The name “chaos theory” comes from the fact that the systems the theory describes are apparently disordered, but chaos theory is really about finding the underlying order in apparently random data.
In summer of 1975 both the mayor and the chancellor were “friends” of the union. Days before the opening of school the “friendly” mayor and chancellor laid off 16,000 teachers and the union, that was in the midst of contract negotiations went on strike.
25,000 teachers packed Madison Square Garden and Al Shanker gave a rip-roaring speech that ended with the entire crowd standing and chanting “we won’t go back until we all go back!”
A few days later the strike was settled without the 16,000 teachers returning. By 1979 all laid off teachers were offered jobs, many had moved on to another positions and never returned.
Thirty-four years later I still meet teachers who were laid off in 1975 and dislike Al and despise the union, feeling they were betrayed.
Mulgrew’s rather meek speech to union delegates calling for a speedy contract and limited bargaining goals acknowledges a deteriorating economy.
The billion dollars of federal stimulus dollars will end next year and while Bernanke and Geithner opine that the recession is over, tax receipts in New York continue to decline, the State legislature will return after election day to make further cuts.
Perilous times to be involved in contract negotiations.
What actually happens at a negotiating session?
* the 300 member negotiating sitting on one side of the table and Bloomberg on the other?
* Mulgrew making a rip-roaring table pounding speech?
* Screaming, yelling and finger-pointing …?
Actually the time is spent analyzing the cost of demands and parsing possible contract language, and an awful lot of waiting for the other guys to respond.
“Negotiations” are on-going, not limited to the “contract season.”
In the Spring the DOE and the UFT negotiated a plan whereby the DOE would pay the difference in salary between school average salary and teacher salary for one category in the ATR pool hired by schools.
This week’s P-Weekly (Principal’s Weekly) the Department acknowledges that the union had a partial win in an arbitration and chapter leaders can now have limited access to school budget data. The wording was probably screened by the union.
A number of the bargaining demands are “win-wins,” beneficial to both sides, and can help “sell” an agreement to the public at large, such as the demands streamlining the 3020a teacher discipline procedures.
The negotiations are divided into budgetary demands, things that cost money, and non-budgetary, all else. The reason why the union does not negotiate class size as part of the contract negotiations, the dollars would come out of the salary package.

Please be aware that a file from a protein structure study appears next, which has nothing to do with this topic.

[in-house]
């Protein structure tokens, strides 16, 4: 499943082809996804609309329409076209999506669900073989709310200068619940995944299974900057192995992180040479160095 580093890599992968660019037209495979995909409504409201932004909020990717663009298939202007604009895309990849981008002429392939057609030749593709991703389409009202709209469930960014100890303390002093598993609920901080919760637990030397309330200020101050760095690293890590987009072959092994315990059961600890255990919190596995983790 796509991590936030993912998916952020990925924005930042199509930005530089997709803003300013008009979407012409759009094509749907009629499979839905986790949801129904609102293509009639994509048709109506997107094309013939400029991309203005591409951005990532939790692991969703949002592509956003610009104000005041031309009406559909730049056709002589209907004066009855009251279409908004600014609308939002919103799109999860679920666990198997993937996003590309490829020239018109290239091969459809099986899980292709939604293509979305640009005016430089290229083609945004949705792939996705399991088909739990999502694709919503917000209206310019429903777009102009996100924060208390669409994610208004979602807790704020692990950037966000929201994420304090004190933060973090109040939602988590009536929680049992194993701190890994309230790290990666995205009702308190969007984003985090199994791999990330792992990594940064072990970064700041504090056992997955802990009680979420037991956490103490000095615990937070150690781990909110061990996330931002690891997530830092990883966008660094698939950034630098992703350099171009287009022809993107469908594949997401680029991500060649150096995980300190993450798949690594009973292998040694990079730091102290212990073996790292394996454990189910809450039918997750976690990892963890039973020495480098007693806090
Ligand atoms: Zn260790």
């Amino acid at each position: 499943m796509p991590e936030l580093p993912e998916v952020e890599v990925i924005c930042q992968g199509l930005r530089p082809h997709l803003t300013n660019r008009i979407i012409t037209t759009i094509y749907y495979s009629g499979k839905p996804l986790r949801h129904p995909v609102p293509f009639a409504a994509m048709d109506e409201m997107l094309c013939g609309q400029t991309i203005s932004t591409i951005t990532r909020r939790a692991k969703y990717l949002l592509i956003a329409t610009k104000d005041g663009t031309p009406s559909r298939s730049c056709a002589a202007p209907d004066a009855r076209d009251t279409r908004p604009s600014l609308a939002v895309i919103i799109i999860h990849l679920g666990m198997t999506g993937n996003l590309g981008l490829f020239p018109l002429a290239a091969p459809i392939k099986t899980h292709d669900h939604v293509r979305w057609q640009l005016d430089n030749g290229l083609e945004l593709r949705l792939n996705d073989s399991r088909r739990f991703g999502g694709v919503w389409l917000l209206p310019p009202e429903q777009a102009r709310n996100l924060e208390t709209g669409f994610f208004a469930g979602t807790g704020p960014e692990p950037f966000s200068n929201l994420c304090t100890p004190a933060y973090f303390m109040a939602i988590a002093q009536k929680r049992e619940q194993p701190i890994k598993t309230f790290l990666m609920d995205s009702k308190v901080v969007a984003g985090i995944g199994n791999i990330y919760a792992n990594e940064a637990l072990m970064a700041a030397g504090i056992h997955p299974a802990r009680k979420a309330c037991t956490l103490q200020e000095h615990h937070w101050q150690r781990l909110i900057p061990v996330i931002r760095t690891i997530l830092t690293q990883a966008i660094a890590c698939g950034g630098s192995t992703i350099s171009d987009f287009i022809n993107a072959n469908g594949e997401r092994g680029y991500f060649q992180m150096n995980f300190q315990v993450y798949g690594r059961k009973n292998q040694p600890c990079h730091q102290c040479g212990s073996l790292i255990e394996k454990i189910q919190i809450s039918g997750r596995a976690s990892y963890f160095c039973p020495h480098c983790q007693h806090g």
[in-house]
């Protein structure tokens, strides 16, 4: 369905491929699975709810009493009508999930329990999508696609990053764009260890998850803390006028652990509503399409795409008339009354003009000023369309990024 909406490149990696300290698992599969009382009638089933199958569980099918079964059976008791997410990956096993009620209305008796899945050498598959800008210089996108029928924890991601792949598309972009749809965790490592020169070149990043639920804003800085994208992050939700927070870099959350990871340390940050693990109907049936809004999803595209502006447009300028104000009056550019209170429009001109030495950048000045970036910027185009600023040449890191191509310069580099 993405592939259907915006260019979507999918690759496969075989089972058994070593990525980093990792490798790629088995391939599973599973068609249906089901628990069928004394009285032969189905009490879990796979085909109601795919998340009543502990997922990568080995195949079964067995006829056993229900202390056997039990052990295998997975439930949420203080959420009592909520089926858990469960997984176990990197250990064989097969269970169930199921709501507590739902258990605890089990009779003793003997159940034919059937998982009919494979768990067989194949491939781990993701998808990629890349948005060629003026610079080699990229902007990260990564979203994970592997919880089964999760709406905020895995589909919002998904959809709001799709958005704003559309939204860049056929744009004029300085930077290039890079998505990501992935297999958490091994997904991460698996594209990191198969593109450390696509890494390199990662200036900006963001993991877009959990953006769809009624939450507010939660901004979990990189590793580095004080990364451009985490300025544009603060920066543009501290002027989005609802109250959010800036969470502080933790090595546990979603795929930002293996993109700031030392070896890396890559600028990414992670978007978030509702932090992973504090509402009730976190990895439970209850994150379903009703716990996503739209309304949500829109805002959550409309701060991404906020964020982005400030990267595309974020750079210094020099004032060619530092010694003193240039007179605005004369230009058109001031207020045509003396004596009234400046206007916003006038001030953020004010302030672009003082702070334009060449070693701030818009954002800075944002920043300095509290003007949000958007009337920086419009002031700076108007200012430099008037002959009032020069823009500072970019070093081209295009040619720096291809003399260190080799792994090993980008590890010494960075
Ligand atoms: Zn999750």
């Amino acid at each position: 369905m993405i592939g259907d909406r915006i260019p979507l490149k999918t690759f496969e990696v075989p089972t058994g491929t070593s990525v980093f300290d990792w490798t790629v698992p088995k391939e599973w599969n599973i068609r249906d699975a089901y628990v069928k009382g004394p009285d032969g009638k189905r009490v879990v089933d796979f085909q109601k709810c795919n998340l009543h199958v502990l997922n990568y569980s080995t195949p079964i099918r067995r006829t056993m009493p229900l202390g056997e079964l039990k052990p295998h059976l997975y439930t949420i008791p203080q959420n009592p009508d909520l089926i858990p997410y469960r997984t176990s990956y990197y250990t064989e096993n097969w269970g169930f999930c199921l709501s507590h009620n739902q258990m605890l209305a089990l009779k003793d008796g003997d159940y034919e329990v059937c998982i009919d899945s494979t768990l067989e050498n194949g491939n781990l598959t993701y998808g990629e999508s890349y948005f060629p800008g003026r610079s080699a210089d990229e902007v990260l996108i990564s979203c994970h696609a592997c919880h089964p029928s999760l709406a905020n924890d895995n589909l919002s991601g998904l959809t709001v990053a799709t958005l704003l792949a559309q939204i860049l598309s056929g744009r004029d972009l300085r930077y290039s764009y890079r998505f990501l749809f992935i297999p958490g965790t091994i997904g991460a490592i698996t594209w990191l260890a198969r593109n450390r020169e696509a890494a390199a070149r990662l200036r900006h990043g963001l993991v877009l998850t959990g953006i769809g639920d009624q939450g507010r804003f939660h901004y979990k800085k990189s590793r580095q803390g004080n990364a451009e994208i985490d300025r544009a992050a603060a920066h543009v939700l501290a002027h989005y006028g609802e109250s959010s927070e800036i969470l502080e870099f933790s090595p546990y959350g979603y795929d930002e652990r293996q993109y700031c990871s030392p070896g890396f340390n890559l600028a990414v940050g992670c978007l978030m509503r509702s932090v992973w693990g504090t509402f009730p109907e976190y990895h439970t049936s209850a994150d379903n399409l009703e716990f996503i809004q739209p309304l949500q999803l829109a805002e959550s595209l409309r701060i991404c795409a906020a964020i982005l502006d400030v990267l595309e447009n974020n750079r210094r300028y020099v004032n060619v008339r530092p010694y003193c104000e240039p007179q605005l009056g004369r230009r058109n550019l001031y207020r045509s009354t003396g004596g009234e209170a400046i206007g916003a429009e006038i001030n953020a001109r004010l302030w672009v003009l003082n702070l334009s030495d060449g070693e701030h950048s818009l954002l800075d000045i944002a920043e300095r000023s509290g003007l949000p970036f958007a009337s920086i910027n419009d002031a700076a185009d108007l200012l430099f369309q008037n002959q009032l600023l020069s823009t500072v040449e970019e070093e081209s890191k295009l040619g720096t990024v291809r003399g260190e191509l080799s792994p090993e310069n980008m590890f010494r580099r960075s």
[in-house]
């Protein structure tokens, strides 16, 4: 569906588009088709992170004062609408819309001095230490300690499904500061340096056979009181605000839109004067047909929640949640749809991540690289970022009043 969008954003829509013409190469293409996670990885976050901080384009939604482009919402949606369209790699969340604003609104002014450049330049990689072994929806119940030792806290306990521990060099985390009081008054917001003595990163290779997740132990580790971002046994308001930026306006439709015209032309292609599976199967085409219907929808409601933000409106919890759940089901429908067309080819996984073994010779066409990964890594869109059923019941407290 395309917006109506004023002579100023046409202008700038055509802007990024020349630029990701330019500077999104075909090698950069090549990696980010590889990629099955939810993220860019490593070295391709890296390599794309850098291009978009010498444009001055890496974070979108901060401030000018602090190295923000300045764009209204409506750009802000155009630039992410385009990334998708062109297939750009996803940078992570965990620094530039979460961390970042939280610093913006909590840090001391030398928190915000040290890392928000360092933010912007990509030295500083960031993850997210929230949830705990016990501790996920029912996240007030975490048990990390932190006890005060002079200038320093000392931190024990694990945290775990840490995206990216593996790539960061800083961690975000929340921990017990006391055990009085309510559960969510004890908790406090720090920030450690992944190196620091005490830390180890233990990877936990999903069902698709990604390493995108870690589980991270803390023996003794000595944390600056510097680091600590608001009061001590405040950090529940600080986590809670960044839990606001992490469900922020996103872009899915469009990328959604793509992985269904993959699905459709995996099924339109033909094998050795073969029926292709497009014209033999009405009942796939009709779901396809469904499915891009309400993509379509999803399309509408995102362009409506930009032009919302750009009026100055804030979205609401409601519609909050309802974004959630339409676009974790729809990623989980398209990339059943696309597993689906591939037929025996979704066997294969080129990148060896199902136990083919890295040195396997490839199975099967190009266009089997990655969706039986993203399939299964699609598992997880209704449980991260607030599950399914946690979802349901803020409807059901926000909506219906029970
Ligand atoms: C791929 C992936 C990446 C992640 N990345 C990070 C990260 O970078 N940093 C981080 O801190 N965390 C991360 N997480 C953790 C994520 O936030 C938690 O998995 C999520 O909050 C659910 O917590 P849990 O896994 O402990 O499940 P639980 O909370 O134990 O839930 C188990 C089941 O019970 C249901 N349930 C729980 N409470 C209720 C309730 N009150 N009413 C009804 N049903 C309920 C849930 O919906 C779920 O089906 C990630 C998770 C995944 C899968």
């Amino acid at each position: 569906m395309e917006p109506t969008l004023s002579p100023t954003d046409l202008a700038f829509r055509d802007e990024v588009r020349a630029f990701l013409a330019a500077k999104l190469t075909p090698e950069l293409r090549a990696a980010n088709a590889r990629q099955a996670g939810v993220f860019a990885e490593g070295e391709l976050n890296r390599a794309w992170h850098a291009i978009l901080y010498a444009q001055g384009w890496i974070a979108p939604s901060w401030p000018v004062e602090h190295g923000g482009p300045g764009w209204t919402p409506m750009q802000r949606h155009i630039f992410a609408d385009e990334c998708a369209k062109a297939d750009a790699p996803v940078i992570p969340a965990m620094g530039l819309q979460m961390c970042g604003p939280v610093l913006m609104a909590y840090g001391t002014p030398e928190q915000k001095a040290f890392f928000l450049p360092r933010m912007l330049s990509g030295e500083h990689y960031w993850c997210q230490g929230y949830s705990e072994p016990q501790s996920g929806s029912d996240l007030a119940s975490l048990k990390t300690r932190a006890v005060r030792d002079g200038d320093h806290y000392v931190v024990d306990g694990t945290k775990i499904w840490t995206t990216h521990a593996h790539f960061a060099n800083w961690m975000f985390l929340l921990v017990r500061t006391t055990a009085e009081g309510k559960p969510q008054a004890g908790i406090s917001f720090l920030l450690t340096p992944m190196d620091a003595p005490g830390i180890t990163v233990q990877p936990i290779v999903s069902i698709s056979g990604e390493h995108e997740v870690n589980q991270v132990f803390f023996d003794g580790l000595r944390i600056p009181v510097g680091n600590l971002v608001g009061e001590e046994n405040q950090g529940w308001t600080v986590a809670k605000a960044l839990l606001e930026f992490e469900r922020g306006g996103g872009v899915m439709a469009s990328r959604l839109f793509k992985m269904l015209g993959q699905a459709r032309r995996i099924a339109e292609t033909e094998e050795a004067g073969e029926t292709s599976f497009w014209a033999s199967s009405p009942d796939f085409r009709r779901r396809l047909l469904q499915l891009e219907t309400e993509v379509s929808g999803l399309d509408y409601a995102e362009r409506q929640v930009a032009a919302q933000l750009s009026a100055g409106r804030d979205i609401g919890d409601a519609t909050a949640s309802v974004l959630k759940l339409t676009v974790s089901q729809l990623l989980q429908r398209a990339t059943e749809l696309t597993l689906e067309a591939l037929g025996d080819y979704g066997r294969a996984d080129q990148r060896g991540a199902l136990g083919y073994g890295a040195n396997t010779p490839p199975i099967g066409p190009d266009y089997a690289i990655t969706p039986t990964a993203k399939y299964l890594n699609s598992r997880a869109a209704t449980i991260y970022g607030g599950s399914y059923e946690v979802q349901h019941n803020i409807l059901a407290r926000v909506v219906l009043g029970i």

“Sitting around the negotiating table” are in-house lawyers, some from the union and the department as well as outside counsel, “numbers” people, the City Office of Labor Relations, key union and department staffs with particular expertise. The “sides” exchange “concepts,” number analysis, and, eventually suggested contract wording, changing a comma here, adding a phrase there until all parties agree. Sometimes the wording of a section is unclear on purpose, the sides couldn’t agree, so they add ambiguous language. A “concept” can be placed in the contract as a concept, details to be negotiated later in the hope that by the time of the next contract the idea can be incorporated. Issues below are bound to be “on the table,”
* Finding agreement on how much each per cent of a raise costs the city?
* If the contract adds H1N1 to the childhood diseases exemption list, how much would it cost the city?
* If the union and the department agree to go beyond the pattern, how do they justify it?
* Can you exhaust the ATR pool in such a manner that will satisfy all parties?
* The current contract has a limited no-layoff clause, will the parties agree to continue the clause?
The department and the union jointly agreed upon a confidentiality agreement, no public statements, no leaks to the press. Both sides have been negotiating agreements since 1961 and know that negotiating in the press only postpones a contract.
Contract negotiations can resemble “watching ice melt” as the other side mulls over an offer for hours or days and those incredibly tense moments preceding a final agreement as the union negotiators debate whether to accept the offer, how the membership will react, and can they get “more,” or risk all.